By Amanda Godsey, FNP-C

Amanda Godsey, FNP-CLet's acknowledge how difficult it can be as health care providers to explain diabetes to a patient and for the patient to comprehend all the information they need to know regarding diabetes once diagnosed in just one office visit.

Now, I understand we can bring them back to the office for follow-up visits as much as possible and refer them to a nutritionist to help educate them better about their diet. We have all done this in providing patient care for our diabetic patients. But what we really need to do is educate people about how to prevent this dreaded disease and all the problems it brings with it.

First, what is diabetes? There are two types of diabetes that we commonly diagnose - Type 1 and Type 2. Type 1 we have no control over. It involves the body's inability to produce insulin. Patients with type 1 will require insulin injections or an insulin pump throughout their lifetime. Type 1 is typically diagnosed early in life.

Type 2 diabetes can be prevented, and when diagnosed, we can have control over it in many cases. Type 2 can be managed by diet, exercise and may, or may not require insulin. In many cases oral medications are required if the condition cannot be controlled by diet and lifestyle changes alone.

With type 2 diabetes, the body produces insulin to some extent. Insulin helps to control the glucose (sugar) level in our bodies Type 2 diabetes can also be hereditary. That doesn't mean that if your mother or father has (or had) type 2 diabetes, you're guaranteed to develop it; instead, it means that you have a greater chance of developing type 2. Researchers know that you can inherit a risk for type 2 diabetes, but it's difficult to pinpoint which genes carry the risk. The medical community is hard at work trying to figure out the certain genetic mutations that lead to a risk of type 2.

Genes do play a role in type 2 diabetes, but lifestyle choices are also important. You can, for example, have a genetic mutation that may make you susceptible to type 2, but if you take good care of your body, you may not develop the disease.

If two people have the same genetic mutation, but one of them eats well, watches their cholesterol, and stays physically fit, and the other is overweight (BMI greater than 25) and inactive, the person who is overweight and inactive is much more likely to develop type 2 diabetes because certain lifestyle choices greatly influence how well your body uses insulin.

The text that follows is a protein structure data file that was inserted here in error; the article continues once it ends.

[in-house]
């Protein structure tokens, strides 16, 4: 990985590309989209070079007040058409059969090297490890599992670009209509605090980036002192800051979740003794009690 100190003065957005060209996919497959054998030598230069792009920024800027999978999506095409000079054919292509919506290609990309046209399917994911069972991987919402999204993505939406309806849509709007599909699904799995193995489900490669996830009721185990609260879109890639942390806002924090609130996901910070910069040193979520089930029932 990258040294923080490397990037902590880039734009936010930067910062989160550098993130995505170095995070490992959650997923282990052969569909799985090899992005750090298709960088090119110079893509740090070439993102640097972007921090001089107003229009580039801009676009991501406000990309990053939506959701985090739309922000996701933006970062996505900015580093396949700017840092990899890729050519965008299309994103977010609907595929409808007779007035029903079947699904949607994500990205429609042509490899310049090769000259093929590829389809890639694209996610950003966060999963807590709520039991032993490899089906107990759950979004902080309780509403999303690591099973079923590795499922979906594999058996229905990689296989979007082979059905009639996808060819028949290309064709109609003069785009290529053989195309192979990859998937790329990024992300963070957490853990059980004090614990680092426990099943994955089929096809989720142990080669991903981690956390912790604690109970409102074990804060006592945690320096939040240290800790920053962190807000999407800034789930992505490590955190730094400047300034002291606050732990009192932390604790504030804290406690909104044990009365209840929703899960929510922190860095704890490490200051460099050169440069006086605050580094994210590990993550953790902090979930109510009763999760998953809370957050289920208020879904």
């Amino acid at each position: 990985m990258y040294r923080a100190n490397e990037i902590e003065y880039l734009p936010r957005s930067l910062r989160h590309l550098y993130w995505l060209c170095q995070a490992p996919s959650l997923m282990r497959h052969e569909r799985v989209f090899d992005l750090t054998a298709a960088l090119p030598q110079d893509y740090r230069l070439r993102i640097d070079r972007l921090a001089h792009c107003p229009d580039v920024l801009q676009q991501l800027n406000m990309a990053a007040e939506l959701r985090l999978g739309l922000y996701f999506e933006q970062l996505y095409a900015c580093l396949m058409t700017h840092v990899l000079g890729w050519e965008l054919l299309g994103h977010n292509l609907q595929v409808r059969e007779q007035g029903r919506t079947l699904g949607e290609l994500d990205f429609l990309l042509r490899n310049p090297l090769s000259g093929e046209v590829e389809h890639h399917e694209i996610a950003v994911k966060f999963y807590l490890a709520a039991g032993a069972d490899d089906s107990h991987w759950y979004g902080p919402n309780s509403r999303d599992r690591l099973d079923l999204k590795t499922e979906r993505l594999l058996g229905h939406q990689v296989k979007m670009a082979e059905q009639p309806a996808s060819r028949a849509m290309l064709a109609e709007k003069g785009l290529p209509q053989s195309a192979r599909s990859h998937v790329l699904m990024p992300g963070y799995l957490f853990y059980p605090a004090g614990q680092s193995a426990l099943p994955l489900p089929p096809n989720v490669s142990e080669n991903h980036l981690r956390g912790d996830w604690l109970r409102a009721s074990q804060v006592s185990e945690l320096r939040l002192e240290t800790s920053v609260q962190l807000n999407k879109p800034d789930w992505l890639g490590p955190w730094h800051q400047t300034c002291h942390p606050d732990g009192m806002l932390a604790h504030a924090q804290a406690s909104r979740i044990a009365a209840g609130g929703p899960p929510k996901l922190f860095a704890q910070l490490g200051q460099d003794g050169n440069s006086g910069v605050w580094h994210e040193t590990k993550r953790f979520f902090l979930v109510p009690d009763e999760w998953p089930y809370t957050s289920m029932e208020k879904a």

Patients with liver disease or who have a fatty liver are also at increased risk for developing diabetes since the liver deals with insulin production as well.

Lifestyle choices that affect the development of type 2 diabetes include:

  • Lack of exercise: Physical activity has many benefits - one of them being that it can help you avoid type 2 diabetes if you are susceptible.
  • Unhealthy meal planning choices: A meal plan filled with high-fat foods and lacking in fiber (which you can get from grains, vegetables and fruits) increases the likelihood of type 2 diabetes.
  • Overweight/Obesity: Lack of exercise and unhealthy meal planning choices can lead to obesity or make it worse. Being overweight makes it more likely that you'll become insulin resistant and can also lead to many other health conditions.

It is important to eat healthier with less carbohydrates and junk food and exercise, even if it means just walking 30 minutes 4 times per week. That is a great start! The message is to get off the couch and become less sedentary in our lifestyles and replace couch time with healthy time to guard against type 2 diabetes!

*Resource: Endocrine web; Type 2 Diabetes Causes, Genetics and Lifestyle Choices Play a Role